Roll-O-Plane

Roll-O-Plane illustration from a 1971 Lagoon brochure.
Roll-O-Plane illustration from a 1971 Lagoon brochure.

Opened: 8 May 1954
Closed: 1971
Manufactured By: Eyerly Aircraft – Salem, Oregon
Model: Roll-O-Plane
Max Height: 41 feet
Ride Capacity: 8 (2 per cabin)
Hourly Ride Capacity: 300 riders per hour

Aviator, mechanic and entrepreneur Lee Eyerly got into the ride manufacturing business after he saw how much more successful his pilot training devices were as carnival rides. The first ride he designed with the intention of selling as an amusement ride was the Loop-O-Plane in 1931 followed by the Roll-O-Plane in 1934.

Even though he no longer manufactured pilot training devices, many of the rides Eyerly produced were meant to re-create the sensations of flying an airplane. The Roll-O-Plane simulated a half-loop, half-roll maneuver popularized by German fighter ace Max Immelmann in World War I. On each end of a long arm were two passenger cabins facing opposite directions. The cabins rolled as the arm rotated, keeping the cabin from turning completely upside-down.

LAGOON’S ROLL-O-PLANE

After the large fire that ripped through the park in November 1953, Lagoon was racing to rebuild and open on time for the next season. Multiple smaller rides were purchased to fill the park. Among the new rides, three were from Eyerly Aircraft — the Octopus, Rock-O-Plane and Roll-O-Plane.

The Roll-O-Plane had a few different locations around the South Midway. At first it was just south of Rock-O-Plane, which was south of Roller Coaster. It was later moved to a location east of Roller Coaster and south of the Carousel and Octopus.

Opened: 1 Apr 1972
Closed: 30 Jun 2002
Manufactured By: Eyerly Aircraft – Salem, Oregon
Model: Super Roll-O-Plane
Max Height: 41 feet
Ride Capacity: 8 (2 per cabin)
Hourly Ride Capacity: 300 riders per hour

Eyerly started making a Super Roll-O-Plane in the 1940s. These updated versions would tilt to a horizontal position as the arm rotated. Eventually, this became the standard model and the “Super” prefix was dropped. This was the case at Lagoon as well. It was advertised as the Super Roll-O-Plane at first, but it was known simply as Roll-O-Plane ever since then.

New rides announced in an April 1972 ad.

It remains unexplained why the original Roll-O-Plane was replaced, but the Super Roll-O-Plane wasn’t the only new Eyerly ride that year. A Loop-O-Plane arrived at the same time and also had a name change later on. It was first known as the Hi-Jacker and then The Looper, but it’s probably best-remembered by a nickname given to it by guests – The Hammer.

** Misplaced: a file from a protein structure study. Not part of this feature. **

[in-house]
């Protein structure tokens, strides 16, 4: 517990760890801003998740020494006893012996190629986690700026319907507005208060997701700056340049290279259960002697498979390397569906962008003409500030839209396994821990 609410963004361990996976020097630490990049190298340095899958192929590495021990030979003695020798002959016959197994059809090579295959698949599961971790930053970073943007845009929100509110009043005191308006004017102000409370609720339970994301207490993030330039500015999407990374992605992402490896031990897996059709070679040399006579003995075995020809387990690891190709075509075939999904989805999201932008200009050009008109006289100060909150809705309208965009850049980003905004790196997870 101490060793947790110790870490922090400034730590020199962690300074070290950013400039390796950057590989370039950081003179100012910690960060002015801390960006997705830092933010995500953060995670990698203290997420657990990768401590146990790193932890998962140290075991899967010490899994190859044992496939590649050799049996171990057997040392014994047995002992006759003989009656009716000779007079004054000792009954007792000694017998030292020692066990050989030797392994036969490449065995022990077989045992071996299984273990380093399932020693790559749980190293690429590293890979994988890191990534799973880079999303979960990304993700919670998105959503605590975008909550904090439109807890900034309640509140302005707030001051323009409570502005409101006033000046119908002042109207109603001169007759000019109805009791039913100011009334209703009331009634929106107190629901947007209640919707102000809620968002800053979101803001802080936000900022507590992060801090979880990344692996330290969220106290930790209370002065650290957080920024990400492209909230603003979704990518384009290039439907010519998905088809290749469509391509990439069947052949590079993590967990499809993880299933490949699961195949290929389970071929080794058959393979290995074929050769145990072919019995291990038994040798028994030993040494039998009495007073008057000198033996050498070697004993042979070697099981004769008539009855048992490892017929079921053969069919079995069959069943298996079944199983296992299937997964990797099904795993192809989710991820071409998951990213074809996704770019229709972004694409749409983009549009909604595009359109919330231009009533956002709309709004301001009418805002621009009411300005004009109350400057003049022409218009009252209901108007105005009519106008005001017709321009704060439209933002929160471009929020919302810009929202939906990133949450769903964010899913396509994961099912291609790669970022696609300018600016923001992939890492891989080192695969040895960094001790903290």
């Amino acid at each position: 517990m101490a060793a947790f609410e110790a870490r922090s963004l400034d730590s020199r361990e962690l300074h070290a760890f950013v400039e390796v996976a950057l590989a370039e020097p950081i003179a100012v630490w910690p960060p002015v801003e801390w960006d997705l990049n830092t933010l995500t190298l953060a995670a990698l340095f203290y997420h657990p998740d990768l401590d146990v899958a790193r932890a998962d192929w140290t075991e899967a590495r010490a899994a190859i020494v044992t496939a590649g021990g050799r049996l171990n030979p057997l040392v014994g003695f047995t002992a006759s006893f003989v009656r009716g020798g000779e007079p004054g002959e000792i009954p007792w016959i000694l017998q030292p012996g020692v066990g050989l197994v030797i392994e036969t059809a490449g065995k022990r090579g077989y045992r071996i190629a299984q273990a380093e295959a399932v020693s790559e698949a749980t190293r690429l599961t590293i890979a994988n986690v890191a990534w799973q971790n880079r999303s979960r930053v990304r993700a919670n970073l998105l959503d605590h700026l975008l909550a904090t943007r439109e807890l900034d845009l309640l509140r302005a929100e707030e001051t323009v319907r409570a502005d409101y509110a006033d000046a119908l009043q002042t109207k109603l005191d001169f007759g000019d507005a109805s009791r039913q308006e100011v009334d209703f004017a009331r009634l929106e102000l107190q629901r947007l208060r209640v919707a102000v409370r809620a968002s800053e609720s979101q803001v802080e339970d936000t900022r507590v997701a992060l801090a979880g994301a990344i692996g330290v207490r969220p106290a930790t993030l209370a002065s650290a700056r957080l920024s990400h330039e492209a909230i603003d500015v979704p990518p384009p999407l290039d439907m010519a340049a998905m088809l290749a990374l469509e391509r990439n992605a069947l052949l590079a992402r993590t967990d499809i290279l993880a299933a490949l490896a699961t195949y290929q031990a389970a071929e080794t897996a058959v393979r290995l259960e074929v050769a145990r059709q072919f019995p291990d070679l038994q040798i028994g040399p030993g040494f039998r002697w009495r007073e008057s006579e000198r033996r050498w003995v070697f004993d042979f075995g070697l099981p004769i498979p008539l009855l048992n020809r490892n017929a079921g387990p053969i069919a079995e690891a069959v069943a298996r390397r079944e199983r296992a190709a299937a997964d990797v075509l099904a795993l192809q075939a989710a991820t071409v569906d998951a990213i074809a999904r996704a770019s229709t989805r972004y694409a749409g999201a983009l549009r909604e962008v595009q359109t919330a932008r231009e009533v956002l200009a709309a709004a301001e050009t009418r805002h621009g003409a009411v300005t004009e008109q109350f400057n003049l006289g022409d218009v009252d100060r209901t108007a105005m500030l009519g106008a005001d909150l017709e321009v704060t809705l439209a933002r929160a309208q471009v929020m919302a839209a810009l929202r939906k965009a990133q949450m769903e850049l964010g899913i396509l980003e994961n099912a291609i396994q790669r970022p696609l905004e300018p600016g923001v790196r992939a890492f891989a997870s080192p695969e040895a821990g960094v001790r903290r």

When it opened, the newer Roll-O-Plane was placed directly across from Rock-O-Plane to the west where Wild Mouse is now. The New Wilder Wild Mouse opened in that spot in 1973 so it’s possible that Roll-O-Plane moved to its final location at that time, to the south of Rock-O-Plane.

Roll-O-Plane in 1991. Photo courtesy of Lagoon

Sadly, in June 2002, even though the ride had been rebuilt three years earlier, metal fatigue caused the arm to bend during the ride cycle when it was rotating horizontally. No one on the ride was injured.

The ride was quickly removed and it was uncertain at first if it would be repaired. Later, parts of it could be seen in the park’s north bone yard and a planter took its spot on the Midway. Today, the area has become one of eight designated smoking areas created to comply with the county’s outdoor smoking laws.

This photo from a 1980s park brochure shows Lagoon’s marching band performing with Roll-O-Plane and Sky Ride in the background.

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LINKS

Lee Eyerly

Rock-O-Plane

Octopus

Taking Flight At Lagoon!

The Looper (in progress)

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SOURCES

Abbott, Sam. Eyerly Keeps Eyes in Air For Well-Grounded Ideas. The Billboard, 30 Jun 1951.

Lagoon Resort Slates Opening Saturday With New Rides, Games. Deseret News, 5 May 1954.

Eyerly Aircraft Company Catalog, 1978.

Arave, Lynn. Mishap grounds ride at Lagoon. Deseret News, 3 Jul 2002.

Sherman, Stephen. Max Immelmann. AcePilots.com, 2012.

Roll-O-Plane. Lagoon Is Fun Forum, 17 Oct 2013.

Lee Eyerly. Salem Online History, accessed 12 Jul 2016.

Email to author from Craig Burda, NAPHA director, 23 Jan 2011.

Email to author from Jim Abbate, NAPHA, 24 Jan 2011.

Email to author from Jim Futrell, NAPHA historian, 14 Mar 2011.

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